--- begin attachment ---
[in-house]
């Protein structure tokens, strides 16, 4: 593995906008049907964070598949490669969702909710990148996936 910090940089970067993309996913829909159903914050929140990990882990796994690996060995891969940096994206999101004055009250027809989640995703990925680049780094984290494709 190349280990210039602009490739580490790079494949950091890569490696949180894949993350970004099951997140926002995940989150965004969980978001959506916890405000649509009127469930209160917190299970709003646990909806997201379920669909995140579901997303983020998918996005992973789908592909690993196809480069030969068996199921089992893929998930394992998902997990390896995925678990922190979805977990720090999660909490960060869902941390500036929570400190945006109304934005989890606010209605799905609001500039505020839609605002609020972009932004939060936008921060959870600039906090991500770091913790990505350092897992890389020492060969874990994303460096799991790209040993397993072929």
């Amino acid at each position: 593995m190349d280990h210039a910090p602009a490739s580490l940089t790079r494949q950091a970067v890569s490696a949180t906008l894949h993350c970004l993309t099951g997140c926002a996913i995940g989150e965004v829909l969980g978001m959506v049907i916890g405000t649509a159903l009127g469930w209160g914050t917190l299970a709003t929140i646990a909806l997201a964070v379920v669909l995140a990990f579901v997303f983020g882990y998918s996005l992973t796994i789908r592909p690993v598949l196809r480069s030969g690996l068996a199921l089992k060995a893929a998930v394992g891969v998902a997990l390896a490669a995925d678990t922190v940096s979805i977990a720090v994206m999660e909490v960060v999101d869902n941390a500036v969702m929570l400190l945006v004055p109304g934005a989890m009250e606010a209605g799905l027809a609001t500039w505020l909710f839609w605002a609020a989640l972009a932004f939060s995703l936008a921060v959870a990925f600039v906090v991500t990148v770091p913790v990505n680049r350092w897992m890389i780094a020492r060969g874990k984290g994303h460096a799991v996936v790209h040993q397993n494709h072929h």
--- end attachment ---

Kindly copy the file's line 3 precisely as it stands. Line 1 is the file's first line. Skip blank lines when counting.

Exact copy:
């Amino acid at each position: 593995m190349d280990h210039a910090p602009a490739s580490l940089t790079r494949q950091a970067v890569s490696a949180t906008l894949h993350c970004l993309t099951g997140c926002a996913i995940g989150e965004v829909l969980g978001m959506v049907i916890g405000t649509a159903l009127g469930w209160g914050t917190l299970a709003t929140i646990a909806l997201a964070v379920v669909l995140a990990f579901v997303f983020g882990y998918s996005l992973t796994i789908r592909p690993v598949l196809r480069s030969g690996l068996a199921l089992k060995a893929a998930v394992g891969v998902a997990l390896a490669a995925d678990t922190v940096s979805i977990a720090v994206m999660e909490v960060v999101d869902n941390a500036v969702m929570l400190l945006v004055p109304g934005a989890m009250e606010a209605g799905l027809a609001t500039w505020l909710f839609w605002a609020a989640l972009a932004f939060s995703l936008a921060v959870a990925f600039v906090v991500t990148v770091p913790v990505n680049r350092w897992m890389i780094a020492r060969g874990k984290g994303h460096a799991v996936v790209h040993q397993n494709h072929h």